Native enclosures: Tribal national parks and the progressive politics of environmental stewardship in Indian Country

Clint Carroll

Research output: Contribution to journalArticle

10 Citations (Scopus)

Abstract

This article discusses the recent proliferation of North American Indigenous conservation efforts in the form of tribal national parks. To varying degrees, tribal parks offer alternative perspectives to conservation studies by accounting for land-based epistemologies and practices. They also raise pressing questions: To what extent are tribal natural resource managers in North America assuming the role of state authorities in their ability to restrict citizen access to tribal lands? How do tribal conservation areas differ from state-sanctioned enclosures throughout the globe that often disenfranchise customary use by local peoples? In dialog with political-ecological studies of conservation enclosures, I argue that Indigenous nations are transforming the concept of enclosure in their systemic reclamations of Indigenous sovereignty and territory through environmental stewardship. The analysis is based on a survey of tribal parks in the United States and Canada.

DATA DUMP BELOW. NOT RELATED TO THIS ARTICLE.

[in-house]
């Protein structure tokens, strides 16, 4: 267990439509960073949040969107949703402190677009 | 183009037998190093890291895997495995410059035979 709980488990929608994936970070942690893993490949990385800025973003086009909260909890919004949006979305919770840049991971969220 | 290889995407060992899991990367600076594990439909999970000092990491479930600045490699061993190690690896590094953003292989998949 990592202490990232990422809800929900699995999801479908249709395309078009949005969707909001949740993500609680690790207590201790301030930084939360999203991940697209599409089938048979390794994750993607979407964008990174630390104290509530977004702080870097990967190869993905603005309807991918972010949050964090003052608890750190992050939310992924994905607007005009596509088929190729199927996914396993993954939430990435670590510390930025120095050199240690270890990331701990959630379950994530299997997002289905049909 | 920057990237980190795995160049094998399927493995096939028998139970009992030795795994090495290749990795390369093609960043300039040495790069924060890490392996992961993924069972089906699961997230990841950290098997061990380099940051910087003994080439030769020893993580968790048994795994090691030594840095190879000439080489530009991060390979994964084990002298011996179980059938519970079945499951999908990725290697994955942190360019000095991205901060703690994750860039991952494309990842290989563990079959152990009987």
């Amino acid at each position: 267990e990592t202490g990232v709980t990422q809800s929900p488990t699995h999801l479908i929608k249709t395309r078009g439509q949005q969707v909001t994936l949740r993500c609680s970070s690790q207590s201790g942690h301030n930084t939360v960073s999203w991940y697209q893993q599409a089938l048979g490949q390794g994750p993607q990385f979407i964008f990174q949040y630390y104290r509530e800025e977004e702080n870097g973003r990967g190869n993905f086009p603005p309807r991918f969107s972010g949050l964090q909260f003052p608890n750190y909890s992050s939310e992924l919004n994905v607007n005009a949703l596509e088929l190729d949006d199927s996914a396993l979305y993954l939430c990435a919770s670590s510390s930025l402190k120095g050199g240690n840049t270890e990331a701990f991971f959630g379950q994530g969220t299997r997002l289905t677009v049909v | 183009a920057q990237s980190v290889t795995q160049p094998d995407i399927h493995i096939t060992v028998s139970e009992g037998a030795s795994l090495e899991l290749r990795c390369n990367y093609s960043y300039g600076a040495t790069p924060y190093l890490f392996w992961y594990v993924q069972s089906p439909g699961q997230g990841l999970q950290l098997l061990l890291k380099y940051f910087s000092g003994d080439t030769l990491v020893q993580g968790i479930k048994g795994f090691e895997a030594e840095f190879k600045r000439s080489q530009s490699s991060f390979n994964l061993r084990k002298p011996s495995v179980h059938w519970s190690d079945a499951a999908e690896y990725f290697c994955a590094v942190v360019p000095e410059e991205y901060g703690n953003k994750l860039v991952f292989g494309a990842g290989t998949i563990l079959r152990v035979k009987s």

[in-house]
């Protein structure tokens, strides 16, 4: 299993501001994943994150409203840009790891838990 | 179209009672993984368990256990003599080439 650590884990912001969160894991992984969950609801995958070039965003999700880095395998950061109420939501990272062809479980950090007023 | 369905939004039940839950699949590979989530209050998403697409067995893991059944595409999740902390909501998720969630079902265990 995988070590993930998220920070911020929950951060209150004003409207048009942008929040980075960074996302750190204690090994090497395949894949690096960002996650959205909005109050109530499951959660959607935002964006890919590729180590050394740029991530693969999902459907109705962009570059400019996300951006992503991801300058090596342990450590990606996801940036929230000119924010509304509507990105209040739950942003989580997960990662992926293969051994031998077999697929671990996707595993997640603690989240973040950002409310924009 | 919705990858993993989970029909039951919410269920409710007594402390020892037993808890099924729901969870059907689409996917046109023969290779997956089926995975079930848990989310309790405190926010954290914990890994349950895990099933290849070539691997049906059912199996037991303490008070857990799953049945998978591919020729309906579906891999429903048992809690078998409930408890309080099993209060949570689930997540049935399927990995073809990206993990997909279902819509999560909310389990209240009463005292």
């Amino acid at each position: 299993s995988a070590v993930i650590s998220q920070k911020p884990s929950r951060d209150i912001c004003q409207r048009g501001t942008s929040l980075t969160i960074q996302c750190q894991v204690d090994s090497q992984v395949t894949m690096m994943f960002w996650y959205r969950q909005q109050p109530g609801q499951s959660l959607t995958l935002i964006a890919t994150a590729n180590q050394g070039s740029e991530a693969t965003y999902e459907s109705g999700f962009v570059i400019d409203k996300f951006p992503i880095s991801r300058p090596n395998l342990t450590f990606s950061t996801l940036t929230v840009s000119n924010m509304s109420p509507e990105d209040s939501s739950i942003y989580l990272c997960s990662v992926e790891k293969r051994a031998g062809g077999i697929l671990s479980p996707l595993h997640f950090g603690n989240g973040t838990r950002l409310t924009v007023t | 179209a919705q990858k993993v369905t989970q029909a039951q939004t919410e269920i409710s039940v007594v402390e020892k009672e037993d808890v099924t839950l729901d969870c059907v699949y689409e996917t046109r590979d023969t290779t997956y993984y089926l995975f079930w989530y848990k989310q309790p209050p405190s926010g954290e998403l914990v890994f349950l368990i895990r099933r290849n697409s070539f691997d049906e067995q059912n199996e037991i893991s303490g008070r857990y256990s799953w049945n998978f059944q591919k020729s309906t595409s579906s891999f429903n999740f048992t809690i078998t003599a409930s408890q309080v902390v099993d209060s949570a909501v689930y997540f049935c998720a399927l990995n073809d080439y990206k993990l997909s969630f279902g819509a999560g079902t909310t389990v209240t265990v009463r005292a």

Original languageEnglish (US)
Pages (from-to)31-40
Number of pages10
JournalGeoforum
Volume53
DOIs
StatePublished - May 1 2014

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national park
conservation
politics
state authority
epistemology
proliferation
sovereignty
natural resources
dialogue
Canada
manager
citizen
ability

Keywords

  • Conservation
  • Enclosure
  • Indigenous
  • Native American
  • Park
  • Territoriality

Cite this

Native enclosures : Tribal national parks and the progressive politics of environmental stewardship in Indian Country. / Carroll, Clint.

In: Geoforum, Vol. 53, 01.05.2014, p. 31-40.

Research output: Contribution to journalArticle

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